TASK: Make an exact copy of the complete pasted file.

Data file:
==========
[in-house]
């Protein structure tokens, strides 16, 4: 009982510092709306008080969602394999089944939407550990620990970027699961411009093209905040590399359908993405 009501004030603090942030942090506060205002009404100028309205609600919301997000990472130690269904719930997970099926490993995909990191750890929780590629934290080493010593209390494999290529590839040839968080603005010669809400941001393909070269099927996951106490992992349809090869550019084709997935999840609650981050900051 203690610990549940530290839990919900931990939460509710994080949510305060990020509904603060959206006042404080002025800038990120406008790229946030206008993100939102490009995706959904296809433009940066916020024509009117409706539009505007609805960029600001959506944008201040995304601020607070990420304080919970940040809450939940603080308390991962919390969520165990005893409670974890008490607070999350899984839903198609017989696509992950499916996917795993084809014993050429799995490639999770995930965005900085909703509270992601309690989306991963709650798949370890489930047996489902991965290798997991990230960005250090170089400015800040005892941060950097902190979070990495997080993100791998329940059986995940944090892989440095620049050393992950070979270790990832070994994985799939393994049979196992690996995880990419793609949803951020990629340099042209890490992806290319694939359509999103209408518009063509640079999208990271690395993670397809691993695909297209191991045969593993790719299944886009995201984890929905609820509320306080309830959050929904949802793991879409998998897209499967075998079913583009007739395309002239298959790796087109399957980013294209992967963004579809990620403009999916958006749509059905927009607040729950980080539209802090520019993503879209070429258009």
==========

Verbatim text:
[in-house]
């Protein structure tokens, strides 16, 4: 009982510092709306008080969602394999089944939407550990620990970027699961411009093209905040590399359908993405 009501004030603090942030942090506060205002009404100028309205609600919301997000990472130690269904719930997970099926490993995909990191750890929780590629934290080493010593209390494999290529590839040839968080603005010669809400941001393909070269099927996951106490992992349809090869550019084709997935999840609650981050900051 203690610990549940530290839990919900931990939460509710994080949510305060990020509904603060959206006042404080002025800038990120406008790229946030206008993100939102490009995706959904296809433009940066916020024509009117409706539009505007609805960029600001959506944008201040995304601020607070990420304080919970940040809450939940603080308390991962919390969520165990005893409670974890008490607070999350899984839903198609017989696509992950499916996917795993084809014993050429799995490639999770995930965005900085909703509270992601309690989306991963709650798949370890489930047996489902991965290798997991990230960005250090170089400015800040005892941060950097902190979070990495997080993100791998329940059986995940944090892989440095620049050393992950070979270790990832070994994985799939393994049979196992690996995880990419793609949803951020990629340099042209890490992806290319694939359509999103209408518009063509640079999208990271690395993670397809691993695909297209191991045969593993790719299944886009995201984890929905609820509320306080309830959050929904949802793991879409998998897209499967075998079913583009007739395309002239298959790796087109399957980013294209992967963004579809990620403009999916958006749509059905927009607040729950980080539209802090520019993503879209070429258009």